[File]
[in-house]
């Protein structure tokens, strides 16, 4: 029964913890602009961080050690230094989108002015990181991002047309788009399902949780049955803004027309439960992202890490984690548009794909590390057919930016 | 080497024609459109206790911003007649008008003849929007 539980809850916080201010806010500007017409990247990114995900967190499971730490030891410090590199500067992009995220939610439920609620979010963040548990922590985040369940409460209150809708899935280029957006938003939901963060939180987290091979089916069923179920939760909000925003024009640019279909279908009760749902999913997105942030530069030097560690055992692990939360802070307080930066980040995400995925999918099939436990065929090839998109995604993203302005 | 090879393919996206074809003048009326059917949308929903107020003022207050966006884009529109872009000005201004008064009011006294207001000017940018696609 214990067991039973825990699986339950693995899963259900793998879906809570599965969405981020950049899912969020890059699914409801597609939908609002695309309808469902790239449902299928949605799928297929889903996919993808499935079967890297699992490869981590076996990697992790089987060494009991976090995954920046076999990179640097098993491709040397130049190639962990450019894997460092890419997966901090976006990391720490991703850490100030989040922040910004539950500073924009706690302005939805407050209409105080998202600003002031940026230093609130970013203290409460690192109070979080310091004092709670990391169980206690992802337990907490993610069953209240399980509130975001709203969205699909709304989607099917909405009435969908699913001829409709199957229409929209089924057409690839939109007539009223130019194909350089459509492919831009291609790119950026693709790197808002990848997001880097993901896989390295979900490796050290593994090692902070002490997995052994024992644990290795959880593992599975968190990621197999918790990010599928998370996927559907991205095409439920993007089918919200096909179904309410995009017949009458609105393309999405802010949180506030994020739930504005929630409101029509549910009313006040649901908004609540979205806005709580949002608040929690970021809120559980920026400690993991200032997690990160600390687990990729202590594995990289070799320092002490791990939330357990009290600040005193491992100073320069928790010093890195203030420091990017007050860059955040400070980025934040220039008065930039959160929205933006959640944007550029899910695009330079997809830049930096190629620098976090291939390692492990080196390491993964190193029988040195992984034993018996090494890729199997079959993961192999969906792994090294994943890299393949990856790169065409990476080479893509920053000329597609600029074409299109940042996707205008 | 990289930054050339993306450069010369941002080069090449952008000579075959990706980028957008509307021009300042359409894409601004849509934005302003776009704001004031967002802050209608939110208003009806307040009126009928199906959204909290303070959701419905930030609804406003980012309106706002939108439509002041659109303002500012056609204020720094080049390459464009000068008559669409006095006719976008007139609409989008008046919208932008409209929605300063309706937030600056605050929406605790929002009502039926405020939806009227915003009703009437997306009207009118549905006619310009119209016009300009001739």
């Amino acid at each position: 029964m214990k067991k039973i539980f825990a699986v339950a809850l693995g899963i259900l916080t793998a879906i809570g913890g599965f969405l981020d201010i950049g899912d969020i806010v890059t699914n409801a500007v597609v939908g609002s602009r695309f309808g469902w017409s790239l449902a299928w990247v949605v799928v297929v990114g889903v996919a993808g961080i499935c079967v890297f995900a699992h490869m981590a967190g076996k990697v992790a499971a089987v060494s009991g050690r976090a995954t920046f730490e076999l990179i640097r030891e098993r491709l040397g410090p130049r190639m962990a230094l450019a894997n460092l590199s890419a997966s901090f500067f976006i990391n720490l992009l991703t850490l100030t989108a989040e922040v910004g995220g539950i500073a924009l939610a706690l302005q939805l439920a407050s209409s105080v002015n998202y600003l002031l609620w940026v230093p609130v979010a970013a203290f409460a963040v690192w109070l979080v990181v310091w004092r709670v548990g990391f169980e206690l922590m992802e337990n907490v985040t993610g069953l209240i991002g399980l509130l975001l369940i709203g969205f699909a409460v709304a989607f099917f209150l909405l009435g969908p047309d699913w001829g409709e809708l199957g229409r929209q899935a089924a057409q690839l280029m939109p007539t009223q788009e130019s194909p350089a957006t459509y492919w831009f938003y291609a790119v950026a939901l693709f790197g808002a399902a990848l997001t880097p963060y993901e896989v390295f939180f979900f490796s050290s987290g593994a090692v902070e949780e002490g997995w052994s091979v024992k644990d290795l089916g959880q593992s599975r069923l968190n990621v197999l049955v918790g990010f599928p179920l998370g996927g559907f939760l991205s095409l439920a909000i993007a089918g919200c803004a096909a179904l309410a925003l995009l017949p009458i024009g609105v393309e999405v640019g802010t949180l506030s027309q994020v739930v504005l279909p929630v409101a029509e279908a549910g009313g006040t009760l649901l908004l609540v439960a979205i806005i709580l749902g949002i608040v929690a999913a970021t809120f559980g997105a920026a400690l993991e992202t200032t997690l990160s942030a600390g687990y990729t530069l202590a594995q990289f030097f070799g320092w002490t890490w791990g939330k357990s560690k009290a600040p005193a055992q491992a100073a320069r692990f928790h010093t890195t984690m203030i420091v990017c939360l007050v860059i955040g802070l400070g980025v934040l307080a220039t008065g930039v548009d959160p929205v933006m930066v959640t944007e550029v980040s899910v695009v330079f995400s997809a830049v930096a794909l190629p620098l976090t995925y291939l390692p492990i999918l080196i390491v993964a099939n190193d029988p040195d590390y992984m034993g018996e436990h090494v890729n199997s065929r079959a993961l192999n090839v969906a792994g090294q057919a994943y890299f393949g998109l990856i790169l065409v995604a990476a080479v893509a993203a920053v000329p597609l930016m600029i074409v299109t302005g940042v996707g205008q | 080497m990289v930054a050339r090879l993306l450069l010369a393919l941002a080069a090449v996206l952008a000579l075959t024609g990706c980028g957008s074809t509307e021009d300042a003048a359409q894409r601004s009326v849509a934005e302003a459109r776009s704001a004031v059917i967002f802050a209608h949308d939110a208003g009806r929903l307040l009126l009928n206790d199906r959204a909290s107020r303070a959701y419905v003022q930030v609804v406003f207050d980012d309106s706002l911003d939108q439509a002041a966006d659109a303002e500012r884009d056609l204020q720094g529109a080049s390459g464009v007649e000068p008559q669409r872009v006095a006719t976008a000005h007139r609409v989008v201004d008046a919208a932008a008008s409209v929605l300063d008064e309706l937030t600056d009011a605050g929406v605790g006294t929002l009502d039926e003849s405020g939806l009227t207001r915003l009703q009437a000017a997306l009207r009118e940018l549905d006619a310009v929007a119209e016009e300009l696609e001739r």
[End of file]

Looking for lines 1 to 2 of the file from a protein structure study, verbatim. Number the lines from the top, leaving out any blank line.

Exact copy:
[in-house]
């Protein structure tokens, strides 16, 4: 029964913890602009961080050690230094989108002015990181991002047309788009399902949780049955803004027309439960992202890490984690548009794909590390057919930016 | 080497024609459109206790911003007649008008003849929007 539980809850916080201010806010500007017409990247990114995900967190499971730490030891410090590199500067992009995220939610439920609620979010963040548990922590985040369940409460209150809708899935280029957006938003939901963060939180987290091979089916069923179920939760909000925003024009640019279909279908009760749902999913997105942030530069030097560690055992692990939360802070307080930066980040995400995925999918099939436990065929090839998109995604993203302005 | 090879393919996206074809003048009326059917949308929903107020003022207050966006884009529109872009000005201004008064009011006294207001000017940018696609 214990067991039973825990699986339950693995899963259900793998879906809570599965969405981020950049899912969020890059699914409801597609939908609002695309309808469902790239449902299928949605799928297929889903996919993808499935079967890297699992490869981590076996990697992790089987060494009991976090995954920046076999990179640097098993491709040397130049190639962990450019894997460092890419997966901090976006990391720490991703850490100030989040922040910004539950500073924009706690302005939805407050209409105080998202600003002031940026230093609130970013203290409460690192109070979080310091004092709670990391169980206690992802337990907490993610069953209240399980509130975001709203969205699909709304989607099917909405009435969908699913001829409709199957229409929209089924057409690839939109007539009223130019194909350089459509492919831009291609790119950026693709790197808002990848997001880097993901896989390295979900490796050290593994090692902070002490997995052994024992644990290795959880593992599975968190990621197999918790990010599928998370996927559907991205095409439920993007089918919200096909179904309410995009017949009458609105393309999405802010949180506030994020739930504005929630409101029509549910009313006040649901908004609540979205806005709580949002608040929690970021809120559980920026400690993991200032997690990160600390687990990729202590594995990289070799320092002490791990939330357990009290600040005193491992100073320069928790010093890195203030420091990017007050860059955040400070980025934040220039008065930039959160929205933006959640944007550029899910695009330079997809830049930096190629620098976090291939390692492990080196390491993964190193029988040195992984034993018996090494890729199997079959993961192999969906792994090294994943890299393949990856790169065409990476080479893509920053000329597609600029074409299109940042996707205008 | 990289930054050339993306450069010369941002080069090449952008000579075959990706980028957008509307021009300042359409894409601004849509934005302003776009704001004031967002802050209608939110208003009806307040009126009928199906959204909290303070959701419905930030609804406003980012309106706002939108439509002041659109303002500012056609204020720094080049390459464009000068008559669409006095006719976008007139609409989008008046919208932008409209929605300063309706937030600056605050929406605790929002009502039926405020939806009227915003009703009437997306009207009118549905006619310009119209016009300009001739």